Americans buy a lot of stuff on the Internet — more than $262 billion worth last year, according to the Commerce Department. These days consumers can order pretty much anything online, including what they wear on their wedding day.
Dan Stover and his wife, Megan, got married a year ago this month. In the photos, the groom and his groomsmen are sporting seersucker bow ties, yellow boutonnieres and slim gray suits. “You can see it’s quality fabric,” says Stover. “It’s not like it’s polyester or something.”
The suits were rentals, but not from a strip mall chain store. They came in the mail a week before the wedding, from TheBlackTux.com.
“First thing I did was rip that thing open and I tried it on,” Stover says. “I wanted to see if this was a total disaster or a home run, and the fit was perfect. For our wedding, maybe it was a little bit of a leap of faith.”
The Black Tux is a web-only retailer, so Stover couldn’t try his suit on in advance. But the site lets customers enter their body type and measurements, then runs the information through an algorithm to fine-tune the fit before shipping. Stover says the customer reviews were good, and as a busy medical fellow, he was used to buying clothes online to save time. He says he also saved his five best friends a lot of money.
“It was like $100 and change. That’s less than renting a standard tux, and far less than buying a suit.”
Without the cost of running retail stores, web-only companies can invest more in their products and sell them for less. The Black Tux launched last year and just wrapped its first full wedding season, with inventory fully booked as much as two months in advance.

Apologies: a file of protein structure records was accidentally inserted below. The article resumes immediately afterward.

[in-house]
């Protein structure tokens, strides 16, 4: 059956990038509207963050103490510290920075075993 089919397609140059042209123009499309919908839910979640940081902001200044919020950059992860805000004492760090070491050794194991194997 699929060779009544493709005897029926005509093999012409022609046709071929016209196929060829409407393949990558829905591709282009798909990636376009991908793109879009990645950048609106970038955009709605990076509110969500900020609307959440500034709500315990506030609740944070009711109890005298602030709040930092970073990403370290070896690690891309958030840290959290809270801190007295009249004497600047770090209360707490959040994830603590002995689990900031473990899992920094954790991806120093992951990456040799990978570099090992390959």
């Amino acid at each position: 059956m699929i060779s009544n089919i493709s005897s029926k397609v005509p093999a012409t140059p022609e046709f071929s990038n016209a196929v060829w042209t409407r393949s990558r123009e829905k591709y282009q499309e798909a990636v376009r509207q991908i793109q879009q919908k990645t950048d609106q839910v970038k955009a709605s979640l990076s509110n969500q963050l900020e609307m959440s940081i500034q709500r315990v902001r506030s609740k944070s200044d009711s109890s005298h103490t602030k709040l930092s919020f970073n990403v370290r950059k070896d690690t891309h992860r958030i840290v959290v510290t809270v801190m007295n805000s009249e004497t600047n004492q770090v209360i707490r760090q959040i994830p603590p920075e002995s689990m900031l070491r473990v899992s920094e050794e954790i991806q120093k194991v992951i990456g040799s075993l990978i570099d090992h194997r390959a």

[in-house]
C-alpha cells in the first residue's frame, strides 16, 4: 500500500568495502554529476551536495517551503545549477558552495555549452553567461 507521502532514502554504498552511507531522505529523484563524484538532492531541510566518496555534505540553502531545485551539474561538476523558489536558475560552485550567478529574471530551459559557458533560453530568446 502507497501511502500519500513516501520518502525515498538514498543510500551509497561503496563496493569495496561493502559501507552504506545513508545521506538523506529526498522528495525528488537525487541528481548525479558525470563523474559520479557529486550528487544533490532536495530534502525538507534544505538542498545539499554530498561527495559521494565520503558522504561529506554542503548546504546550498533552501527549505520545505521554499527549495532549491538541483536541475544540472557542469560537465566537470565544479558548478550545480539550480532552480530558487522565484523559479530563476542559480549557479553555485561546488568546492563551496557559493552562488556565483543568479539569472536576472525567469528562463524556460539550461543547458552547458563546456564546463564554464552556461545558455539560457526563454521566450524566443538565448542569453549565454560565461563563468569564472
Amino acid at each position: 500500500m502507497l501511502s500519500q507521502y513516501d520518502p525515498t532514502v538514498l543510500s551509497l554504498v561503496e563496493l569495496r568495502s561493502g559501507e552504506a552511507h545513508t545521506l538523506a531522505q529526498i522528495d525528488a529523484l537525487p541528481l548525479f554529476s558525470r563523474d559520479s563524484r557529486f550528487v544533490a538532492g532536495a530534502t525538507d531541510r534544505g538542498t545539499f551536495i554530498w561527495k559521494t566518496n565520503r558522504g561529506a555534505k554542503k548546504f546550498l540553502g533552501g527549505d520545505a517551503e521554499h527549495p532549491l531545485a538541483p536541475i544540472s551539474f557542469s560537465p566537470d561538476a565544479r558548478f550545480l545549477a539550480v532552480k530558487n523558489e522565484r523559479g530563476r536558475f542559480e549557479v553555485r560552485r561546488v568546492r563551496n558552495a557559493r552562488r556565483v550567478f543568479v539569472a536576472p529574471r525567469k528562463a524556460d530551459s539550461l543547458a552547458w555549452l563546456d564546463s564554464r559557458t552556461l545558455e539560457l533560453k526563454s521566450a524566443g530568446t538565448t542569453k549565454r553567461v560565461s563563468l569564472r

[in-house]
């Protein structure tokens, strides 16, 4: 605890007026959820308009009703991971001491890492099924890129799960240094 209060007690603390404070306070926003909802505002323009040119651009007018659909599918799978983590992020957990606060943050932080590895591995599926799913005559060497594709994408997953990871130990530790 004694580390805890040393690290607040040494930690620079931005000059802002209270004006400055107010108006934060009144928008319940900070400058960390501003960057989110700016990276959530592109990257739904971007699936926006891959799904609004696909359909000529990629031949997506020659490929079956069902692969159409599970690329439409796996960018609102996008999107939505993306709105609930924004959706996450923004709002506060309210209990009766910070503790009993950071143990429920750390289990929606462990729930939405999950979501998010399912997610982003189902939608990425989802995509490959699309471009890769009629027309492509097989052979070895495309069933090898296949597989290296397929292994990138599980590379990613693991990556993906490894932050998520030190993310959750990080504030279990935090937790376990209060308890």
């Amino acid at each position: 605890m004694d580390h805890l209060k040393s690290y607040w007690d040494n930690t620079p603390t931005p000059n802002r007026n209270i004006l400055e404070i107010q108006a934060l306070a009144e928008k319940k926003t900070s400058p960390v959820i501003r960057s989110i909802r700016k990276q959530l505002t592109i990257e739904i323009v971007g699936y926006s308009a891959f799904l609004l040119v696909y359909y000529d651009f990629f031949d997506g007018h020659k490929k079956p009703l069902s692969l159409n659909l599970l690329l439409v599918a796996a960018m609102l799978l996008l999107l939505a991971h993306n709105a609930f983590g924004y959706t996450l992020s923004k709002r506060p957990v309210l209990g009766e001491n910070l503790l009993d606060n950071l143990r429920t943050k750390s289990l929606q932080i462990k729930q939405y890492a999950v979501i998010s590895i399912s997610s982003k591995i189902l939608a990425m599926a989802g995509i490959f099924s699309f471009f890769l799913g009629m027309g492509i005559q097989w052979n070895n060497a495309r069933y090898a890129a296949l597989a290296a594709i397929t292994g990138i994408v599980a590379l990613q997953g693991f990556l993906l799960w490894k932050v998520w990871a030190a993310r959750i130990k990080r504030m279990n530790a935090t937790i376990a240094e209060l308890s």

“I think absolutely that signals a huge consumer shift,” says Andrew Blackmon, co-founder of The Black Tux. “If people are able to trust us with the tuxedo rentals for arguably the most important day of their lives, I think that shows that people are adopting e-commerce at a level that they probably weren’t in the last five years.”
The top 200 web-only retailers (excluding Amazon) racked up almost $38 billion in sales last year — up 22 percent from the year before, according to InternetRetailer.com.
“There’s another trend that’s underlying this as well, which is our willingness, maybe even preference to rent things instead of buying them outright,” says David Bell, professor of marketing and e-commerce at the University of Pennsylvania. His case in point: Rent the Runway. The website launched for women in 2009, renting designer dresses for as little as $30. The company now has more than 5 million members and just added a monthly rental program. It has been called a “Netflix for clothes.”
“Firms have [gotten] better about giving us pre-information through better technology, better pictures, free returns and so on,” Bell says. “So I think we’ve gradually been trained to buying almost anything online.”
A new report from Business Insider shows 18- to-34-year-olds still spend more money online than any other age group, and in that demographic, 40 percent of guys and a third of women say they would “ideally buy everything online.”
Dan Stover says he’d recommend renting a wedding suit from the web to almost anyone.
His wife, Megan, approves, too. “I think he looked quite handsome, and I thought the suits looked amazing,” she says.
As for her wedding dress, she felt more comfortable getting it the old-fashioned way — from a store.
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